Garber, MLS ‘confident’ about health and safety for Orlando restart

Major League Soccer commish Don Garber explains all the finer points of the league's return to play tournament including all 26 teams, in Disney World, and featuring new technological innovations that provide an entertaining on-air product.

A lot can change in 10 days.

June began with MLS threatening to lock out the players if they failed to ratify a new collective bargaining agreement.

Now, the two sides have reached a deal, with a plan to resume the 2020 season at the ESPN Wide World of Sports Complex in Orlando.

The aptly named “MLS is Back Tournament” kicks off on July 8 and will incorporate all 26 teams. Clubs will arrive in Florida and begin training as early as June 24.

The group stage for the tournament will be drawn on Thursday, with host club Orlando City in a six-team Group A as a top seed. Last season’s playoff semifinalists in Toronto FC, Atlanta United, Seattle Sounders and Los Angeles FC along with Real Salt Lake – who had the next highest points total in the Western Conference – will also be seeded.

From there, every team will play three group-stage games. Those matches will count towards the regular-season standings. The top two sides in each group will qualify for the round of 16, as do the four best-placed third-place clubs. In the case of a tie after 90 minutes in the knockout stage, the game will forego extra time and advance to a penalty shootout.

The champion receives a berth for the 2021 Concacaf Champions League, even if the winner is Canadian. Normally, Canada’s MLS clubs secure the berth via the Canadian Championship, but that could change under these extraordinary circumstances.

“If TFC, for example, won that [MLS] tournament and then the Canadian Championship, it would be up to Canada Soccer to decide who is going to represent Canada in Concacaf Champions League,” said TFC president Bill Manning. “Maybe it’s the runner-up — I’m purely speculating there. But all three MLS teams will still compete in the Canadian Championship, whether one of us wins [the MLS tournament] or not.”

Upon completion of the tournament, MLS is planning to continue its regular season with a revised schedule in home markets, followed by the playoffs. That will be determined at a later date.

Given the strict medical protocol put in place by the Bundesliga, there are some questions about the safety of club and league personnel in Florida.

Germany’s COVID-19 curve continues to decline, according to data from the New York Times. The United States has experienced a decrease, but Florida’s curve is rising. Orlando isn’t as affected as other cities such as Miami, however.

“We are obviously, like everybody, monitoring what goes on and what has been going on with COVID in every state, including in Florida,” said MLS commissioner Don Garber on a conference call with reporters. “The number of cases in Florida have been less than in many, many other places. We are confident that we’ll be able to manage our tournament.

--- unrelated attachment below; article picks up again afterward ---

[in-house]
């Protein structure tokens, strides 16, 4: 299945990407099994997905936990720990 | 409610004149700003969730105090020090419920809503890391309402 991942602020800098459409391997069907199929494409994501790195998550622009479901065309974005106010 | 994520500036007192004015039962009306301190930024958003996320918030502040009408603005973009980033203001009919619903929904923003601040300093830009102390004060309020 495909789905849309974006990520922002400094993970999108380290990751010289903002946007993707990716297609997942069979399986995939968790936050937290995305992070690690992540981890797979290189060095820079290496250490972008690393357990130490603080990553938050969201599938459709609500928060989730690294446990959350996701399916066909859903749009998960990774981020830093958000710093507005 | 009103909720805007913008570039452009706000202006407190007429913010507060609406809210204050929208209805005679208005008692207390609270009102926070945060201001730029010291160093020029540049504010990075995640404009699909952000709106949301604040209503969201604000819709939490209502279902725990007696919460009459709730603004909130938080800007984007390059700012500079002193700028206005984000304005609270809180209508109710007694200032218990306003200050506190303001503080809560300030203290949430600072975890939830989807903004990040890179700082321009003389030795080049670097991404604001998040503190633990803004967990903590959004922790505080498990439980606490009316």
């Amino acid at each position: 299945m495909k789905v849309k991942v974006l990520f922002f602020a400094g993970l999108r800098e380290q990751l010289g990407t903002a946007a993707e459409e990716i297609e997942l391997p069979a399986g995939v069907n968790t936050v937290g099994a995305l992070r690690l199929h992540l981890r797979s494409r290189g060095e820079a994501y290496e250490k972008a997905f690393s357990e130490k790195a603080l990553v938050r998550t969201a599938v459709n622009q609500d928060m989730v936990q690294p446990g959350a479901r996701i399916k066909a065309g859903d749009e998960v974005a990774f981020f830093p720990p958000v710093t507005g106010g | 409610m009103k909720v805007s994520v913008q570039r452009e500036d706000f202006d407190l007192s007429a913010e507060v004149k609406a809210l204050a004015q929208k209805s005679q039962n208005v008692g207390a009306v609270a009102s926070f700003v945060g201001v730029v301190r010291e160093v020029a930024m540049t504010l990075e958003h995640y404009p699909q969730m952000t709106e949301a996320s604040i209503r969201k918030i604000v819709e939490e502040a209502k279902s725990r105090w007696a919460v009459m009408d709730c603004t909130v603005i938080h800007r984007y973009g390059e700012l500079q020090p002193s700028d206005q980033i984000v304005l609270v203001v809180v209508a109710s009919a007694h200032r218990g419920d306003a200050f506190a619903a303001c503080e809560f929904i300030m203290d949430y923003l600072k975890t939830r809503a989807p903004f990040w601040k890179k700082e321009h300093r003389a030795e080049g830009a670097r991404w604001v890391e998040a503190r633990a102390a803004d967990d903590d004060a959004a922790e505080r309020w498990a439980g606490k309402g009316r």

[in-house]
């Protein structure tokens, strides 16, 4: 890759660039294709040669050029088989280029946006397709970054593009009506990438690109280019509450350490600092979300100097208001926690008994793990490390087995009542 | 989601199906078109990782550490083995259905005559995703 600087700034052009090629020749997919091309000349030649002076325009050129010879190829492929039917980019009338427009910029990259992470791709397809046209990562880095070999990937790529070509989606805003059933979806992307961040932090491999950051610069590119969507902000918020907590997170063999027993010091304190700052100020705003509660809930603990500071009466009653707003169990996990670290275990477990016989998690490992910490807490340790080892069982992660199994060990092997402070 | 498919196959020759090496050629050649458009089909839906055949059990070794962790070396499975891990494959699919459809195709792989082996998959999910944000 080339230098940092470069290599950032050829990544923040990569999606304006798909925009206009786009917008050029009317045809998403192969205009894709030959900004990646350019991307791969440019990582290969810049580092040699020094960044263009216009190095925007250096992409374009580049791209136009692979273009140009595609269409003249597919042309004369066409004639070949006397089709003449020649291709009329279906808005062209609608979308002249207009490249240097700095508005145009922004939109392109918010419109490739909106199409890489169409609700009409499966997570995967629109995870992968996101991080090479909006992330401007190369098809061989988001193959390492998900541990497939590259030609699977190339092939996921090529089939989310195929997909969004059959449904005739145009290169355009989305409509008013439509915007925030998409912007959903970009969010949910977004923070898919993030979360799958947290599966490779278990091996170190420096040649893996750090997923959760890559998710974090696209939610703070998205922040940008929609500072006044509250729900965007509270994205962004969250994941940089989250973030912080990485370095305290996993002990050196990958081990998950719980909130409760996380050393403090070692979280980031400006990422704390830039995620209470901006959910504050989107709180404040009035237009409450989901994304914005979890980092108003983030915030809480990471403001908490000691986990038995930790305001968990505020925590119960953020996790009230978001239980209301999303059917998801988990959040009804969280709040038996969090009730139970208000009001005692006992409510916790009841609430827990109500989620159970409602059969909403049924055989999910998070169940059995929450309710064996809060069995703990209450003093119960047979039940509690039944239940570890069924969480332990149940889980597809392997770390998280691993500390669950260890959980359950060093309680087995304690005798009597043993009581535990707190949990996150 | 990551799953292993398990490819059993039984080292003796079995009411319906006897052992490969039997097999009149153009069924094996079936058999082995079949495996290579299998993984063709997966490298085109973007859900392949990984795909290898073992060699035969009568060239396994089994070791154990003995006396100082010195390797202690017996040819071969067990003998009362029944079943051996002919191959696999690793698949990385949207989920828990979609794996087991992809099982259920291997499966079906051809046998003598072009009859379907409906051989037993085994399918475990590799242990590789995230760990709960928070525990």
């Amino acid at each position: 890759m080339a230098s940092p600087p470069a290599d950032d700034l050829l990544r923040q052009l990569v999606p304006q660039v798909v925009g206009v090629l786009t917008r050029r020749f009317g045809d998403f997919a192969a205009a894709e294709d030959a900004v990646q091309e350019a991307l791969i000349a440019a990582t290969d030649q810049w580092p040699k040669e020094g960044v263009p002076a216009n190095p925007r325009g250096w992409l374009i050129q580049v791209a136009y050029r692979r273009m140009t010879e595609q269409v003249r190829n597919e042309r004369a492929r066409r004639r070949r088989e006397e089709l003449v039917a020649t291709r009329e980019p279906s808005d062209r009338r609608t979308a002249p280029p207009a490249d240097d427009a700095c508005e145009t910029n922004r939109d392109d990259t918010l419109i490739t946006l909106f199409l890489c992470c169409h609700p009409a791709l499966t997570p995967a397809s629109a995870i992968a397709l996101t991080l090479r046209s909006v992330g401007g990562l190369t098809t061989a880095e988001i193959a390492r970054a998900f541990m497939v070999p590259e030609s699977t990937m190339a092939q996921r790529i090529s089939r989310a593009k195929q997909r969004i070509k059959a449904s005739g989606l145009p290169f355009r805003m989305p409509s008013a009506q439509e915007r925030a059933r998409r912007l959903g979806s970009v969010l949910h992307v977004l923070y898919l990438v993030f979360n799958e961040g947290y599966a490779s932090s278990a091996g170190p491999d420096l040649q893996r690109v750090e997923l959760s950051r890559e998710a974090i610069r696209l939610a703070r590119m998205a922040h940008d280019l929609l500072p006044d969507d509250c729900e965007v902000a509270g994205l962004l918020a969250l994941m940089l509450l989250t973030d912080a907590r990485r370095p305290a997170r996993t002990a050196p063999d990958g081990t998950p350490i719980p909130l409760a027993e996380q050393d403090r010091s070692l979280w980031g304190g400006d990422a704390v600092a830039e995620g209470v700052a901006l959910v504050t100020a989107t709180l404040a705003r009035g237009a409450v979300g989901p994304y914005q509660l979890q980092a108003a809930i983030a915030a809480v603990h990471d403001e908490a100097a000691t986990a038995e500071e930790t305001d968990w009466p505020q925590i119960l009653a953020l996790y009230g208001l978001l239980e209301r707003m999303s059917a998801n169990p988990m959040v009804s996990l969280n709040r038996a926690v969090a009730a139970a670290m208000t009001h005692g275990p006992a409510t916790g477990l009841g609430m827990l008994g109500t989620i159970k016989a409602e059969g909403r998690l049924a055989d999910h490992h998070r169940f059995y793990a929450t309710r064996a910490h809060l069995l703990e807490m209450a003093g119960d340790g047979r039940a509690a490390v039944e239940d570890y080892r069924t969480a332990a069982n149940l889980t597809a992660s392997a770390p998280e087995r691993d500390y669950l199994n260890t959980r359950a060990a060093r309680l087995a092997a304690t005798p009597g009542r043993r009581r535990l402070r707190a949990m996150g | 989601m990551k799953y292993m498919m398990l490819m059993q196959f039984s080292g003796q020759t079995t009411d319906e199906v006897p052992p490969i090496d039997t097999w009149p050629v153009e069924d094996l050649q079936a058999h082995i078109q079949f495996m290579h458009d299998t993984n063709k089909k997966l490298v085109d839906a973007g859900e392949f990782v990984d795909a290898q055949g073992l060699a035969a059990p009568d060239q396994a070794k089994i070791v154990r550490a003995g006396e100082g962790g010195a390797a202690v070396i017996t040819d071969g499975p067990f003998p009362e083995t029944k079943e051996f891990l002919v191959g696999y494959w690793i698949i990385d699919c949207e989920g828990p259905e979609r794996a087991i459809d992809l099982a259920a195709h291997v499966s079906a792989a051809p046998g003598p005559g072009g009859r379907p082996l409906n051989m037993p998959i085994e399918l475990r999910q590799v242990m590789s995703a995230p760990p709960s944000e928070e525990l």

“There won’t be any guests in the environment where we’re going to be, so it’s something that we are confident we’ll be able to manage.”

MLS unveiled a detailed protocol of their own, with players receiving regular testing before, during and after their arrivals.

Personnel on the bench or touchline must wear facemasks and must practise social distancing as much as possible to limit the spread of COVID-19. Players are prevented from swapping jerseys, kissing the ball and were asked to “exercise care” when spitting or clearing their nose.

“There is no specific protocol for how many positive tests would have us take a step back and think about what happens next,” Garber said. “It’s why we are so focused on regular testing and ensuring that we do what we need to do to keep our players safe and then managing what would happen should a player test positive.

Should a player test positive for COVID-19, he will be immediately removed from the tournament and placed in mandatory quarantine. Afterwards, contact tracing will be conducted on everyone who’s been within 10 feet of the player. Those people will then be tested even more regularly than usual.

There will be hotel employees, drivers and other non-MLS staff around the facilities, but there is no concern with that group.

“Those staff people will not be coming in close contact with our players,” said Garber. “If they were going to be in close contact, then we would manage it through a different protocol.”

That protocol includes social distancing and face masks being worn by everyone involved in the restart project. Sanitization, temperature checks and other measures will also be in place at the hotels.

“There’s a difference between contact and there’s a difference with being in the vicinity,” Garber continued. “I don’t think a bus driver is going to be in close contact with somebody walking on the bus, for example. Somebody cleaning their room is not necessarily going to be in close contact with a player. The players are going to be in close contact with each other, and that’s why they are going to be tested as frequently as they are.”

No plan will satisfy everyone in these strange times. The Bundesliga’s restart was met with skepticism, but there have been no hiccups since games resumed on May 16. MLS is surely hoping that they can be the leading example on this side of the Atlantic.


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